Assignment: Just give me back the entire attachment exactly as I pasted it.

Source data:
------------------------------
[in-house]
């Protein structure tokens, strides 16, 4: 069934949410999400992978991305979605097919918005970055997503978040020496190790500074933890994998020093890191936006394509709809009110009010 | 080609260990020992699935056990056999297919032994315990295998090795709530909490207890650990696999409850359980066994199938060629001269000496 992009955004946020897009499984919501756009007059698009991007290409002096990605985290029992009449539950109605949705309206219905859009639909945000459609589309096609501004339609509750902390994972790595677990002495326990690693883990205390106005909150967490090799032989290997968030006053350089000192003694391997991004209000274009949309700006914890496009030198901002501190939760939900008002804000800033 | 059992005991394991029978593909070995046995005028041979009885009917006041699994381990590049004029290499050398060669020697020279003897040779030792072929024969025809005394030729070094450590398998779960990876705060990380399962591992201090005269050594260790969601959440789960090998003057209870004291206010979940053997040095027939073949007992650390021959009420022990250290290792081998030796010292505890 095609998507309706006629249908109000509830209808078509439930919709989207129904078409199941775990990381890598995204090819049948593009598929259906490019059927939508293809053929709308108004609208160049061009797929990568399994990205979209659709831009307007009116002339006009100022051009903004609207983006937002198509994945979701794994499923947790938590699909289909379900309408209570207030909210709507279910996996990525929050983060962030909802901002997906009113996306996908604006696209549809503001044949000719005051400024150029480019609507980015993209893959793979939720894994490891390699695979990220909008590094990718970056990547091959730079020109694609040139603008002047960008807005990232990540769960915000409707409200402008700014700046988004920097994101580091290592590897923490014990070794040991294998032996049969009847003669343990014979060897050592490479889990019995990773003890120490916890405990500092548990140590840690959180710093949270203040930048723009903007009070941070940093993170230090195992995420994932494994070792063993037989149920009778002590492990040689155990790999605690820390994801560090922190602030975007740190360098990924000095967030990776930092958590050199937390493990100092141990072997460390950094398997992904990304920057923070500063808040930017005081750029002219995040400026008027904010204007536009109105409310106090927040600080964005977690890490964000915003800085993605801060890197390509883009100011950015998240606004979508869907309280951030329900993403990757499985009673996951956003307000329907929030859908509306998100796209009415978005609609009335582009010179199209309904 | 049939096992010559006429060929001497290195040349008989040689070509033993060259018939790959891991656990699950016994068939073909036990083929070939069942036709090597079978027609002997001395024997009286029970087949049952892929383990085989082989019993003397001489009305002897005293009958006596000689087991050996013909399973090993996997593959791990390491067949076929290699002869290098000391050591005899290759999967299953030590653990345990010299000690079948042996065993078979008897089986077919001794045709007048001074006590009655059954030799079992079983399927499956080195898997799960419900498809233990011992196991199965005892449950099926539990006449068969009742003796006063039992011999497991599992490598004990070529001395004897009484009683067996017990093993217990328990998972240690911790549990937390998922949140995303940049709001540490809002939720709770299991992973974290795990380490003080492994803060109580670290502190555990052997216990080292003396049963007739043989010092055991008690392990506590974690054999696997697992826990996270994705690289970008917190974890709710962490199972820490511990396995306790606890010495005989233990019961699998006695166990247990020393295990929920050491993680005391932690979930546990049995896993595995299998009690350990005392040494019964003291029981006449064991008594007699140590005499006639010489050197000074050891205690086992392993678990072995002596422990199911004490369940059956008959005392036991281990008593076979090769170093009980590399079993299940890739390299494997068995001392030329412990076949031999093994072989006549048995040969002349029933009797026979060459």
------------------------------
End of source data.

[in-house]
């Protein structure tokens, strides 16, 4: 069934949410999400992978991305979605097919918005970055997503978040020496190790500074933890994998020093890191936006394509709809009110009010 | 080609260990020992699935056990056999297919032994315990295998090795709530909490207890650990696999409850359980066994199938060629001269000496 992009955004946020897009499984919501756009007059698009991007290409002096990605985290029992009449539950109605949705309206219905859009639909945000459609589309096609501004339609509750902390994972790595677990002495326990690693883990205390106005909150967490090799032989290997968030006053350089000192003694391997991004209000274009949309700006914890496009030198901002501190939760939900008002804000800033 | 059992005991394991029978593909070995046995005028041979009885009917006041699994381990590049004029290499050398060669020697020279003897040779030792072929024969025809005394030729070094450590398998779960990876705060990380399962591992201090005269050594260790969601959440789960090998003057209870004291206010979940053997040095027939073949007992650390021959009420022990250290290792081998030796010292505890 095609998507309706006629249908109000509830209808078509439930919709989207129904078409199941775990990381890598995204090819049948593009598929259906490019059927939508293809053929709308108004609208160049061009797929990568399994990205979209659709831009307007009116002339006009100022051009903004609207983006937002198509994945979701794994499923947790938590699909289909379900309408209570207030909210709507279910996996990525929050983060962030909802901002997906009113996306996908604006696209549809503001044949000719005051400024150029480019609507980015993209893959793979939720894994490891390699695979990220909008590094990718970056990547091959730079020109694609040139603008002047960008807005990232990540769960915000409707409200402008700014700046988004920097994101580091290592590897923490014990070794040991294998032996049969009847003669343990014979060897050592490479889990019995990773003890120490916890405990500092548990140590840690959180710093949270203040930048723009903007009070941070940093993170230090195992995420994932494994070792063993037989149920009778002590492990040689155990790999605690820390994801560090922190602030975007740190360098990924000095967030990776930092958590050199937390493990100092141990072997460390950094398997992904990304920057923070500063808040930017005081750029002219995040400026008027904010204007536009109105409310106090927040600080964005977690890490964000915003800085993605801060890197390509883009100011950015998240606004979508869907309280951030329900993403990757499985009673996951956003307000329907929030859908509306998100796209009415978005609609009335582009010179199209309904 | 049939096992010559006429060929001497290195040349008989040689070509033993060259018939790959891991656990699950016994068939073909036990083929070939069942036709090597079978027609002997001395024997009286029970087949049952892929383990085989082989019993003397001489009305002897005293009958006596000689087991050996013909399973090993996997593959791990390491067949076929290699002869290098000391050591005899290759999967299953030590653990345990010299000690079948042996065993078979008897089986077919001794045709007048001074006590009655059954030799079992079983399927499956080195898997799960419900498809233990011992196991199965005892449950099926539990006449068969009742003796006063039992011999497991599992490598004990070529001395004897009484009683067996017990093993217990328990998972240690911790549990937390998922949140995303940049709001540490809002939720709770299991992973974290795990380490003080492994803060109580670290502190555990052997216990080292003396049963007739043989010092055991008690392990506590974690054999696997697992826990996270994705690289970008917190974890709710962490199972820490511990396995306790606890010495005989233990019961699998006695166990247990020393295990929920050491993680005391932690979930546990049995896993595995299998009690350990005392040494019964003291029981006449064991008594007699140590005499006639010489050197000074050891205690086992392993678990072995002596422990199911004490369940059956008959005392036991281990008593076979090769170093009980590399079993299940890739390299494997068995001392030329412990076949031999093994072989006549048995040969002349029933009797026979060459």